The maxillary sinuses are behind your cheeks and on top of the upper teeth. Sinuses are like empty rooms that have nothing in them. Some of the roots of the natural upper teeth extend up into the maxillary sinuses.
When these upper teeth are removed, there is often just a thin wall of bone separating the maxillary sinus and the mouth. Dental implants need bone to hold them in place. When the sinus wall is very thin, it is impossible to place dental implants in this bone.
There is a solution and it’s called a sinus graft or sinus lift graft. The periodontist enters the sinus from where the upper teeth used to be. The sinus membrane is then lifted upward and bone graft is inserted into the floor of the sinus. The bone becomes part of the patient’s jaw and dental implants can be inserted and stabilized in this new sinus bone.
The sinus graft makes it possible for many patients to have dental implants when years ago there was no other option other than wearing loose dentures.
If enough bone between the upper jaw ridge and the bottom of the sinus is available to stabilize the dental implant well, sinus augmentations and implant placement can sometimes be performed as a single procedure.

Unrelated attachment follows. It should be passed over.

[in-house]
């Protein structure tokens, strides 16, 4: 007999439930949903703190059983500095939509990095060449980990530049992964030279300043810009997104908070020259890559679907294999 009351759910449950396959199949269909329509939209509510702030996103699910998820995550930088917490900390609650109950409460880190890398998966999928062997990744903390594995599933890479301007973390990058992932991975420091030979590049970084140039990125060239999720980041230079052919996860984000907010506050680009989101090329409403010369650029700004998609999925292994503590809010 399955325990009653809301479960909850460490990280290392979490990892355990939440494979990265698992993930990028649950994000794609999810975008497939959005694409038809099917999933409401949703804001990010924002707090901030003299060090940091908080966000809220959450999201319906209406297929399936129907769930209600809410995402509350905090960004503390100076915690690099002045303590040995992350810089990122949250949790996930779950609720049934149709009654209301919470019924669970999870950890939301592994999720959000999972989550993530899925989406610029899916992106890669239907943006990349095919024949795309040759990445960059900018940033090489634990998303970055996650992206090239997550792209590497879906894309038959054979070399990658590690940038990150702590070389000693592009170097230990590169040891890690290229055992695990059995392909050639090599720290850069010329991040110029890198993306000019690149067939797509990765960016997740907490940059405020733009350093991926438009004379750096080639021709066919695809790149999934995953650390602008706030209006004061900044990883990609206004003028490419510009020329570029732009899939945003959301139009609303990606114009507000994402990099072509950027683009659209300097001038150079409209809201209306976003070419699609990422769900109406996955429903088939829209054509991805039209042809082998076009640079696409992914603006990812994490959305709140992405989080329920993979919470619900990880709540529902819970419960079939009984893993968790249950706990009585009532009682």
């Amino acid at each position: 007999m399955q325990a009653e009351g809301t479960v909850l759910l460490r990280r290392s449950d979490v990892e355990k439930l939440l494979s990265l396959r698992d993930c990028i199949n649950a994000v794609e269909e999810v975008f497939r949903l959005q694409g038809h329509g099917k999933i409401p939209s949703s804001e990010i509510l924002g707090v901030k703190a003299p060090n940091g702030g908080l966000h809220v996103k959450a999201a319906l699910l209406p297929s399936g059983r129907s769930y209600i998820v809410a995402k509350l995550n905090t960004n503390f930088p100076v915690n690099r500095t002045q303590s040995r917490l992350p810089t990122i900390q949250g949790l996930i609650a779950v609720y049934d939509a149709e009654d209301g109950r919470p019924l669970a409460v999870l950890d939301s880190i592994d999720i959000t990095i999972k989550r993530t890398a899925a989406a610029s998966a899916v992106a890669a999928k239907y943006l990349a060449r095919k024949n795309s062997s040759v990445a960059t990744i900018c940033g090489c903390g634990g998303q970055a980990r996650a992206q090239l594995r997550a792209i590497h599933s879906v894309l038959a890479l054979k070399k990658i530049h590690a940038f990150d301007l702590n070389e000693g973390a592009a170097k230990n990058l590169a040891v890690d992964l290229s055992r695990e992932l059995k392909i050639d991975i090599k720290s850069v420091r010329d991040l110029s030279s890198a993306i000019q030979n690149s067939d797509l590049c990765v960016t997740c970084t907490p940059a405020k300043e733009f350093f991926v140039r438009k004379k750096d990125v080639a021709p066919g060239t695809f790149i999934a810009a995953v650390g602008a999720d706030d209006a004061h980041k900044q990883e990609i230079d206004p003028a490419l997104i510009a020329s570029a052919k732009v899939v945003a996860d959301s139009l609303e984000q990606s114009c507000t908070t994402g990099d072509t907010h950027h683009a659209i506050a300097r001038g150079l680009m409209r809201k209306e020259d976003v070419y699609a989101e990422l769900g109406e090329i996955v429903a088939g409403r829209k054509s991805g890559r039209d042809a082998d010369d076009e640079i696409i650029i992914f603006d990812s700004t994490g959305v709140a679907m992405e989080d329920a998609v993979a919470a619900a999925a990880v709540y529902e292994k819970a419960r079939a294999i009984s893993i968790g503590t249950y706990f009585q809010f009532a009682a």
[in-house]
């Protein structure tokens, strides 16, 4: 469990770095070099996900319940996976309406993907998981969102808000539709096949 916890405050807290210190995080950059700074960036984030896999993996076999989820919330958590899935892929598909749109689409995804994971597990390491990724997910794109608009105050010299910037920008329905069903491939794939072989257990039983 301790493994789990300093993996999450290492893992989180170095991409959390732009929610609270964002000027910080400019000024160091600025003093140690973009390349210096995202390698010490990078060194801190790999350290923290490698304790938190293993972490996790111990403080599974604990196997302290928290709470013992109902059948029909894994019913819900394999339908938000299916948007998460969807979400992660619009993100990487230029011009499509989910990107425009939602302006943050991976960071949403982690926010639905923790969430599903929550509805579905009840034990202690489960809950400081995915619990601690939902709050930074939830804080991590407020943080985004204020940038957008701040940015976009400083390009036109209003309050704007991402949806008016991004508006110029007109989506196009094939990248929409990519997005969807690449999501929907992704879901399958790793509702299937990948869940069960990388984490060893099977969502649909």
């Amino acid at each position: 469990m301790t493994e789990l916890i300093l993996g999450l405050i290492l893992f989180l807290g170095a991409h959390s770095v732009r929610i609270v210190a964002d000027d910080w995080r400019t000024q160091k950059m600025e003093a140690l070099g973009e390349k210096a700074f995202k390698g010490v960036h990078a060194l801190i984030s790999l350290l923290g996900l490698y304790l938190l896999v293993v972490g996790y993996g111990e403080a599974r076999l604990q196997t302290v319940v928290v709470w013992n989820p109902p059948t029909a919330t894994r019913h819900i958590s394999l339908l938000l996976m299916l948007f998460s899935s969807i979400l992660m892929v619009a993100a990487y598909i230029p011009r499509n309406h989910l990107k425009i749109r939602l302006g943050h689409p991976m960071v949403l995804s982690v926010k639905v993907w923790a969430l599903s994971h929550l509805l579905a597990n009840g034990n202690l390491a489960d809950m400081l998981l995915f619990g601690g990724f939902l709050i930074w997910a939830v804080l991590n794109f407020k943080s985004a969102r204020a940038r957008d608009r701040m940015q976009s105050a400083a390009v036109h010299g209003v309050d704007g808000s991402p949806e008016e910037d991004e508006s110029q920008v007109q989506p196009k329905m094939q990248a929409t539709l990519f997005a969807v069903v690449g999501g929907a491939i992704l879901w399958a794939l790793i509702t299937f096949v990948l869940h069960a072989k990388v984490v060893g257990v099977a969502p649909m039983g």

If not enough bone is available, the Sinus Augmentation will have to be performed first, then the graft will have to mature for several months, depending upon the type of graft material used. Once the graft has matured, the implants can be placed.
Using typical techniques this procedure results in significant pain and swelling. This is due to the traditional techniques utilized and the necessary size of the surgical site using tradition means. The risk of perforating the sinus membrane is also a common complication of this procedure.
Using microsurgical techniques the surgical site is greatly reduced in size. This one factor alone results in significantly less pain and swelling. Often patients have no discomfort. The risk of perforating the sinus lining is also greatly reduced because I am able to see the membrane extremely well and even through the smallest of openings. With these techniques the traditional lateral window approach is no longer necessary and the internal approach can be completed in a more predictable and safer method.